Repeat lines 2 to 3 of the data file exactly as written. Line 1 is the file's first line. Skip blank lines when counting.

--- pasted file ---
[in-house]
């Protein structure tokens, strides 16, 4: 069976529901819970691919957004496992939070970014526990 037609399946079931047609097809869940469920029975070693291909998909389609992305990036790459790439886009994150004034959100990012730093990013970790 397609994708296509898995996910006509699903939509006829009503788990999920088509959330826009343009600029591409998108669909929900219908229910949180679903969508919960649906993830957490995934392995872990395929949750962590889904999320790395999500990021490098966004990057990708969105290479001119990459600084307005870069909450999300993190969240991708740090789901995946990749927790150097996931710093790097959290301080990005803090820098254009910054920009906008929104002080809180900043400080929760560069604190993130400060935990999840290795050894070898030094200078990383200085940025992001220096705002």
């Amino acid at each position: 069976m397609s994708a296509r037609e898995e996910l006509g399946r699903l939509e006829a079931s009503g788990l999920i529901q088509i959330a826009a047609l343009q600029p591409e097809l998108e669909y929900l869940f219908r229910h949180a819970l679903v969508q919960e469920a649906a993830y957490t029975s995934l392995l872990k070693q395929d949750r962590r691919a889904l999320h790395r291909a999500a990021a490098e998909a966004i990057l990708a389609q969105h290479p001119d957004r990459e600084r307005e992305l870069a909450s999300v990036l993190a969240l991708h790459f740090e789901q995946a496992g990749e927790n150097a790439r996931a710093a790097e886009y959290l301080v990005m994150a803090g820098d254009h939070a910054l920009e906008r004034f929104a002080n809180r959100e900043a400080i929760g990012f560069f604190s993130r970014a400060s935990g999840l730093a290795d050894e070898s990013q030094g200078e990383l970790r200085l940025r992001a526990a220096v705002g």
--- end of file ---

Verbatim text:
């Protein structure tokens, strides 16, 4: 069976529901819970691919957004496992939070970014526990 037609399946079931047609097809869940469920029975070693291909998909389609992305990036790459790439886009994150004034959100990012730093990013970790 397609994708296509898995996910006509699903939509006829009503788990999920088509959330826009343009600029591409998108669909929900219908229910949180679903969508919960649906993830957490995934392995872990395929949750962590889904999320790395999500990021490098966004990057990708969105290479001119990459600084307005870069909450999300993190969240991708740090789901995946990749927790150097996931710093790097959290301080990005803090820098254009910054920009906008929104002080809180900043400080929760560069604190993130400060935990999840290795050894070898030094200078990383200085940025992001220096705002």
């Amino acid at each position: 069976m397609s994708a296509r037609e898995e996910l006509g399946r699903l939509e006829a079931s009503g788990l999920i529901q088509i959330a826009a047609l343009q600029p591409e097809l998108e669909y929900l869940f219908r229910h949180a819970l679903v969508q919960e469920a649906a993830y957490t029975s995934l392995l872990k070693q395929d949750r962590r691919a889904l999320h790395r291909a999500a990021a490098e998909a966004i990057l990708a389609q969105h290479p001119d957004r990459e600084r307005e992305l870069a909450s999300v990036l993190a969240l991708h790459f740090e789901q995946a496992g990749e927790n150097a790439r996931a710093a790097e886009y959290l301080v990005m994150a803090g820098d254009h939070a910054l920009e906008r004034f929104a002080n809180r959100e900043a400080i929760g990012f560069f604190s993130r970014a400060s935990g999840l730093a290795d050894e070898s990013q030094g200078e990383l970790r200085l940025r992001a526990a220096v705002g």